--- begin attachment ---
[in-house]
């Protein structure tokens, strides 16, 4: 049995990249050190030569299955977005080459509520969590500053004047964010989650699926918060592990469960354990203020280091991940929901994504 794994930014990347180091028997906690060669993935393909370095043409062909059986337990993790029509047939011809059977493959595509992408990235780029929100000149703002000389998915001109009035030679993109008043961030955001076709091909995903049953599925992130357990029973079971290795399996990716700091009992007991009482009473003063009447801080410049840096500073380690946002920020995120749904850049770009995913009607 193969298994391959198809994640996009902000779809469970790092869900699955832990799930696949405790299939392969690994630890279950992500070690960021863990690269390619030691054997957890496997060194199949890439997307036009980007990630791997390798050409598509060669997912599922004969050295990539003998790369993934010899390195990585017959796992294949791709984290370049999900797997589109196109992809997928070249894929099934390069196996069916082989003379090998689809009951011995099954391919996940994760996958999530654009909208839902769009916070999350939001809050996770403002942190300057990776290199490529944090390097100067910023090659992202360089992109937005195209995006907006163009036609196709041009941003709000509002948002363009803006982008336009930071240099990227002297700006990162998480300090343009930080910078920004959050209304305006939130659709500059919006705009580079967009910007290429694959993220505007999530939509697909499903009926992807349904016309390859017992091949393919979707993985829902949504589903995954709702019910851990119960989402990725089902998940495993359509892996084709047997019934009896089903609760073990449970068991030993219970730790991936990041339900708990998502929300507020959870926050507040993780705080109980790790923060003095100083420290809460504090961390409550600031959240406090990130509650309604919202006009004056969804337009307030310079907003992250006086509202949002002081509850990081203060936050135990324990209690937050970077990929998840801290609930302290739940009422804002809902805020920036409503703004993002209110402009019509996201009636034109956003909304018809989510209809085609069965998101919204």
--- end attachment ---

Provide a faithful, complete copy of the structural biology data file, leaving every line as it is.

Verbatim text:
[in-house]
């Protein structure tokens, strides 16, 4: 049995990249050190030569299955977005080459509520969590500053004047964010989650699926918060592990469960354990203020280091991940929901994504 794994930014990347180091028997906690060669993935393909370095043409062909059986337990993790029509047939011809059977493959595509992408990235780029929100000149703002000389998915001109009035030679993109008043961030955001076709091909995903049953599925992130357990029973079971290795399996990716700091009992007991009482009473003063009447801080410049840096500073380690946002920020995120749904850049770009995913009607 193969298994391959198809994640996009902000779809469970790092869900699955832990799930696949405790299939392969690994630890279950992500070690960021863990690269390619030691054997957890496997060194199949890439997307036009980007990630791997390798050409598509060669997912599922004969050295990539003998790369993934010899390195990585017959796992294949791709984290370049999900797997589109196109992809997928070249894929099934390069196996069916082989003379090998689809009951011995099954391919996940994760996958999530654009909208839902769009916070999350939001809050996770403002942190300057990776290199490529944090390097100067910023090659992202360089992109937005195209995006907006163009036609196709041009941003709000509002948002363009803006982008336009930071240099990227002297700006990162998480300090343009930080910078920004959050209304305006939130659709500059919006705009580079967009910007290429694959993220505007999530939509697909499903009926992807349904016309390859017992091949393919979707993985829902949504589903995954709702019910851990119960989402990725089902998940495993359509892996084709047997019934009896089903609760073990449970068991030993219970730790991936990041339900708990998502929300507020959870926050507040993780705080109980790790923060003095100083420290809460504090961390409550600031959240406090990130509650309604919202006009004056969804337009307030310079907003992250006086509202949002002081509850990081203060936050135990324990209690937050970077990929998840801290609930302290739940009422804002809902805020920036409503703004993002209110402009019509996201009636034109956003909304018809989510209809085609069965998101919204």